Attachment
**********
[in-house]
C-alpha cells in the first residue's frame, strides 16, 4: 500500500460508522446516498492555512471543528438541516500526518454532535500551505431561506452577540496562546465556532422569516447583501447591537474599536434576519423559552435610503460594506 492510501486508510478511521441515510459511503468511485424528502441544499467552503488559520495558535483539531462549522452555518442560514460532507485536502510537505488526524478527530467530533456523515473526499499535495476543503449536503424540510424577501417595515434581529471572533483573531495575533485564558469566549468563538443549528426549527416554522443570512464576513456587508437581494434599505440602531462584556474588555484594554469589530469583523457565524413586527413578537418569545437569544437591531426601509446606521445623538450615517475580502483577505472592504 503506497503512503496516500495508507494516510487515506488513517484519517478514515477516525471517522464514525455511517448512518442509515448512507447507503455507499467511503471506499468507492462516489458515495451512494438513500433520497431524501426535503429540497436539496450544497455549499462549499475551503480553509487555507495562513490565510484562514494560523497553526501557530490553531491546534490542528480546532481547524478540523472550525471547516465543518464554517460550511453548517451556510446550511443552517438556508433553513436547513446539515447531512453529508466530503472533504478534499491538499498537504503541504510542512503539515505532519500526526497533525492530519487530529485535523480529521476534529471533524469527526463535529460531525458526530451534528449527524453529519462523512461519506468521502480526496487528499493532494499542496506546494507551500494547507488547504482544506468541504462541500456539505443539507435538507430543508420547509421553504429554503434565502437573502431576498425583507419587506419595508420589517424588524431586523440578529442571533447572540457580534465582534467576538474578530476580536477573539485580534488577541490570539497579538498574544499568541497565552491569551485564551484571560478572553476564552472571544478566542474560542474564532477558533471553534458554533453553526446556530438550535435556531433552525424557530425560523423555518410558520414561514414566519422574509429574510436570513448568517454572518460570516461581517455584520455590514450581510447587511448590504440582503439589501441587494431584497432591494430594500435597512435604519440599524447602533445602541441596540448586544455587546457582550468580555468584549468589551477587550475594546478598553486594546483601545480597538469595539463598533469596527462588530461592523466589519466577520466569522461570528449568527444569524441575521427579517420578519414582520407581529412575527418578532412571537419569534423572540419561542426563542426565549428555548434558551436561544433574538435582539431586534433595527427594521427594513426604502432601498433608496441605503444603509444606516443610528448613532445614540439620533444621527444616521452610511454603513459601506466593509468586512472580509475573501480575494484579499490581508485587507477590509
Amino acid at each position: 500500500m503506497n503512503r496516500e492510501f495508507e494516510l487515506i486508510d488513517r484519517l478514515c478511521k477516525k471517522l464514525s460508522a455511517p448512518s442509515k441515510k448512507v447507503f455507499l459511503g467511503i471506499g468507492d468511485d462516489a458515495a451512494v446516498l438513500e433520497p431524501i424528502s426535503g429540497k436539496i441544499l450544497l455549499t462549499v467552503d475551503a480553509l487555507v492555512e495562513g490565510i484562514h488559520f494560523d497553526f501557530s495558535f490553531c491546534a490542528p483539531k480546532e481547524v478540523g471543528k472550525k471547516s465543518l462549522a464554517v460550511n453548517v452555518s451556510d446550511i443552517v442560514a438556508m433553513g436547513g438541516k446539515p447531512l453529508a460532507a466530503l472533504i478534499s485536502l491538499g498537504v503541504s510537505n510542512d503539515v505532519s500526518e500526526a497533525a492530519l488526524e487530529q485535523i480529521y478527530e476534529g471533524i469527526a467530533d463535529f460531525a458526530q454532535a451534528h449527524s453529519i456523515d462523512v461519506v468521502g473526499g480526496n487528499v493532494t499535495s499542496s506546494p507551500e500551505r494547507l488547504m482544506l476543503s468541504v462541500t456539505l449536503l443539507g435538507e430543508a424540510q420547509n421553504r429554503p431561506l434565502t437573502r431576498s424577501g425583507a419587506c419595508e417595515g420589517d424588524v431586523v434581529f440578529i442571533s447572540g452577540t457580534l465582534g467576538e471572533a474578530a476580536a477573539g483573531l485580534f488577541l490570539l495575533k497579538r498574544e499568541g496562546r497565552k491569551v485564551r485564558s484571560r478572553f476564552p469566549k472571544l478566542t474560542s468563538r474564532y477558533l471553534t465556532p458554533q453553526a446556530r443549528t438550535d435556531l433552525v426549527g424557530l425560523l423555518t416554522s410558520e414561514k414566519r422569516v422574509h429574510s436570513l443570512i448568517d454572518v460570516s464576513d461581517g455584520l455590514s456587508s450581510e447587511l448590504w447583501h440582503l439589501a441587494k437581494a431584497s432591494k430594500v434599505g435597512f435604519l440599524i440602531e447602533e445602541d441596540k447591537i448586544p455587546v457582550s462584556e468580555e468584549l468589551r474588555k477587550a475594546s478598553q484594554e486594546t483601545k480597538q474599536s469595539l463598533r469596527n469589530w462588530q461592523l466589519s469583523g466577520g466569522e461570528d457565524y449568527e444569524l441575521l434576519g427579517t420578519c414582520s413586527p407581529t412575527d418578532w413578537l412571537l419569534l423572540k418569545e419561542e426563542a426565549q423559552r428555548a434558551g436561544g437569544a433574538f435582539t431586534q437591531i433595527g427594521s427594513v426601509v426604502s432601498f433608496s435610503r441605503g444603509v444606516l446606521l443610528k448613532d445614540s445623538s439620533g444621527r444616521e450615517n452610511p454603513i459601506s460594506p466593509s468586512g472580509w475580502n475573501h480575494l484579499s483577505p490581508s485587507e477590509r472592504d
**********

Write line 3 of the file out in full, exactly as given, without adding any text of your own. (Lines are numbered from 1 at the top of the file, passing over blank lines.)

Amino acid at each position: 500500500m503506497n503512503r496516500e492510501f495508507e494516510l487515506i486508510d488513517r484519517l478514515c478511521k477516525k471517522l464514525s460508522a455511517p448512518s442509515k441515510k448512507v447507503f455507499l459511503g467511503i471506499g468507492d468511485d462516489a458515495a451512494v446516498l438513500e433520497p431524501i424528502s426535503g429540497k436539496i441544499l450544497l455549499t462549499v467552503d475551503a480553509l487555507v492555512e495562513g490565510i484562514h488559520f494560523d497553526f501557530s495558535f490553531c491546534a490542528p483539531k480546532e481547524v478540523g471543528k472550525k471547516s465543518l462549522a464554517v460550511n453548517v452555518s451556510d446550511i443552517v442560514a438556508m433553513g436547513g438541516k446539515p447531512l453529508a460532507a466530503l472533504i478534499s485536502l491538499g498537504v503541504s510537505n510542512d503539515v505532519s500526518e500526526a497533525a492530519l488526524e487530529q485535523i480529521y478527530e476534529g471533524i469527526a467530533d463535529f460531525a458526530q454532535a451534528h449527524s453529519i456523515d462523512v461519506v468521502g473526499g480526496n487528499v493532494t499535495s499542496s506546494p507551500e500551505r494547507l488547504m482544506l476543503s468541504v462541500t456539505l449536503l443539507g435538507e430543508a424540510q420547509n421553504r429554503p431561506l434565502t437573502r431576498s424577501g425583507a419587506c419595508e417595515g420589517d424588524v431586523v434581529f440578529i442571533s447572540g452577540t457580534l465582534g467576538e471572533a474578530a476580536a477573539g483573531l485580534f488577541l490570539l495575533k497579538r498574544e499568541g496562546r497565552k491569551v485564551r485564558s484571560r478572553f476564552p469566549k472571544l478566542t474560542s468563538r474564532y477558533l471553534t465556532p458554533q453553526a446556530r443549528t438550535d435556531l433552525v426549527g424557530l425560523l423555518t416554522s410558520e414561514k414566519r422569516v422574509h429574510s436570513l443570512i448568517d454572518v460570516s464576513d461581517g455584520l455590514s456587508s450581510e447587511l448590504w447583501h440582503l439589501a441587494k437581494a431584497s432591494k430594500v434599505g435597512f435604519l440599524i440602531e447602533e445602541d441596540k447591537i448586544p455587546v457582550s462584556e468580555e468584549l468589551r474588555k477587550a475594546s478598553q484594554e486594546t483601545k480597538q474599536s469595539l463598533r469596527n469589530w462588530q461592523l466589519s469583523g466577520g466569522e461570528d457565524y449568527e444569524l441575521l434576519g427579517t420578519c414582520s413586527p407581529t412575527d418578532w413578537l412571537l419569534l423572540k418569545e419561542e426563542a426565549q423559552r428555548a434558551g436561544g437569544a433574538f435582539t431586534q437591531i433595527g427594521s427594513v426601509v426604502s432601498f433608496s435610503r441605503g444603509v444606516l446606521l443610528k448613532d445614540s445623538s439620533g444621527r444616521e450615517n452610511p454603513i459601506s460594506p466593509s468586512g472580509w475580502n475573501h480575494l484579499s483577505p490581508s485587507e477590509r472592504d